Recycle your lawn

By ____________________ (Board President’s Name Here)
President, _________________ Board/Association of REALTORS

Summertime’s warm weather and sunshine bring another season of mowing and maintaining your lawn. The ____________________(Name of Board/Association here) would like to share some tips on the use of grass and other yard clippings as a source of nutrients for gardening and landscaping around your home.

“Mowing, bagging and disposing of lawn clippings have been a recurring cycle for years in this community and our landfills cannot continue to absorb the waste,” says _____________ (Name of Board President here), president of the ____________________ (Name of Board/Association here).

During the summer, yard waste can amount to 50 percent or more of residential trash. Recycling yard clippings are good for both your lawn and the environment. Creating a compost pile is an ideal way to recycle your lawn wastes, while simultaneously providing a source of nutrients for gardening and landscaping. Anything growing in your yard is potential compost material.

Ideally you should begin your compost pile in late spring for use in the fall and in the fall for use in the spring. However, it’s never too late to begin the process.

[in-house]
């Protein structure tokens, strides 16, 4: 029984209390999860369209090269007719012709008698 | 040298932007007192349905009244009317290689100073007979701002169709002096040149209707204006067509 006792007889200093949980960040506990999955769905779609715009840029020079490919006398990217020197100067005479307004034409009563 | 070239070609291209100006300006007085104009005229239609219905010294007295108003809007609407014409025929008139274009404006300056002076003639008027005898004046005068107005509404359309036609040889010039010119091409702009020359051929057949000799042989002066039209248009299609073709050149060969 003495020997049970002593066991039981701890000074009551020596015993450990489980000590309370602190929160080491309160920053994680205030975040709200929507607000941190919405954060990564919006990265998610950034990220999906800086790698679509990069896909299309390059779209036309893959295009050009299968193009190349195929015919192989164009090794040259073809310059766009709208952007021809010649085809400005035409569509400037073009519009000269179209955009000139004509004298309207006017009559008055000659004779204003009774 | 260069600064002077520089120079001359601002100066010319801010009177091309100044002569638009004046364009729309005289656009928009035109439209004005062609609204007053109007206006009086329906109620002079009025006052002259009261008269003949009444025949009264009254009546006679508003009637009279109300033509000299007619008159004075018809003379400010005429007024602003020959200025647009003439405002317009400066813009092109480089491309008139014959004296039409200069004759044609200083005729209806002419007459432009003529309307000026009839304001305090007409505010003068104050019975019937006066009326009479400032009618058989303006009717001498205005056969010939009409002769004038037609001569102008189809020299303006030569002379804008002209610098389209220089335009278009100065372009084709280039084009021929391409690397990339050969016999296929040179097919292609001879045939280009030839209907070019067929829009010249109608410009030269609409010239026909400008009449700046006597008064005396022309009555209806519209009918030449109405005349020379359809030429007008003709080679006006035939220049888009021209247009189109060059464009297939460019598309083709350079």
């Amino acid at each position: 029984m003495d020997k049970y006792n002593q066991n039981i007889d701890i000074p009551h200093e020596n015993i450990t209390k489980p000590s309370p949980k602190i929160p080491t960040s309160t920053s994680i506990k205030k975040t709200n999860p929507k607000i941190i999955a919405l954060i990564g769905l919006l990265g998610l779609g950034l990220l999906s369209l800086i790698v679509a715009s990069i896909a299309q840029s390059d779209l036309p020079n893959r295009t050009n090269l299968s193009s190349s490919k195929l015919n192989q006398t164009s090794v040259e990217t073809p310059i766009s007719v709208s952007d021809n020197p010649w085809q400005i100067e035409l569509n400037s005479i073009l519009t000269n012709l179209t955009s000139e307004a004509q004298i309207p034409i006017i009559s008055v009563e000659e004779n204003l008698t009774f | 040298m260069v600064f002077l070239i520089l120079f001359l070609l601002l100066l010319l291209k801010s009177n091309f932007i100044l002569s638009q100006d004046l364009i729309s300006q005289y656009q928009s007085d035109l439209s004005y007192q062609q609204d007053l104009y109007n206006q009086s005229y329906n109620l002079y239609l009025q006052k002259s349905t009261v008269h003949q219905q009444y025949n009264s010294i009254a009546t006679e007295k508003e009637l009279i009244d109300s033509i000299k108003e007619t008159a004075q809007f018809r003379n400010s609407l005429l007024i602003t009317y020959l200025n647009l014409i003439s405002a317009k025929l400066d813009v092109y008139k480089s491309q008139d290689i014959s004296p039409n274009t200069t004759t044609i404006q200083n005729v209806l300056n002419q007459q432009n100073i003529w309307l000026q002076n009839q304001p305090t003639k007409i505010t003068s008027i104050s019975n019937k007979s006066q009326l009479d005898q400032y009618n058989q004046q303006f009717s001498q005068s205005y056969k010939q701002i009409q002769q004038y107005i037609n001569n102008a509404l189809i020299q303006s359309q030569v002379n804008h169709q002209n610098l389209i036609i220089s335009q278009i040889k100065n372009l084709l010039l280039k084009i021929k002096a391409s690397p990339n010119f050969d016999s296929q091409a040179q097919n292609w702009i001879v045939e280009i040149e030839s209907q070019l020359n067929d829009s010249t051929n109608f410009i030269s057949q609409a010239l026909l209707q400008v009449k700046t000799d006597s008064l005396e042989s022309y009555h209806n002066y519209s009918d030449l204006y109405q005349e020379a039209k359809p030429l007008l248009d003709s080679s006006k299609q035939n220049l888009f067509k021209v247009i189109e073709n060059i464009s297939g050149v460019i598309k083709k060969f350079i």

To begin, remove any grass and sod cover from the area where you plan to construct a compost pile. Create a bin to enclose the compost. Prefabricated snow fencing, woven wire, wood pallets or bricks can serve as inexpensive compost bins. Be sure to allow for easy access through the top or sides for turning the compost.

For best results, the ___________________ (Name of Board/Association here) recommends the following recipe:

1st layer: 3 to 4 inches of chopped brush or other coarse material.

2nd layer: 6 to 8 inches of leaves, grass clippings, sawdust, etc. Materials should be “sponge
damp.” You may want to sprinkle sulphur over the heap to increase its acidity.

3rd layer: 1 inch of soil (to speed up the process).

4th layer: 2 to 3 inches of manure or a handful of commercial fertilizer to provide the nitrogen
needed. Add water if the manure is dry.

5th layer: Repeat steps 1-4 until the bin is almost full. Top off heap with a 4 to 6 inch layer of straw and scoop out a “basin” at the top to catch the rain.

A properly made heap will reach a temperature of 140 to 160 degrees in four to five days. At this time, you’ll notice a settling, a good sign that your heap is working properly. After five to six weeks, fork the material into a pile, turning the outside of the old heap into the center of the new pile. Add water if necessary. It shouldn’t be necessary to turn your heap a second time. The compost should be ready to use within three to four months.

Compost is ready when it is dark brown, crumbly and earthy smelling. For best results when using, turn your soil, apply 1 to 3 inches layers of compost and work in well.

Fertilizing your garden and lawn with compost can improve the overall landscape and beauty of your home. Additionally, it can save landfill space, reduce your water usage and the need to purchase soil conditioners and trash bags. That’s good for your and good for the environment.

You can find out more about caring for your lawn and about composts by contacting your local nursery.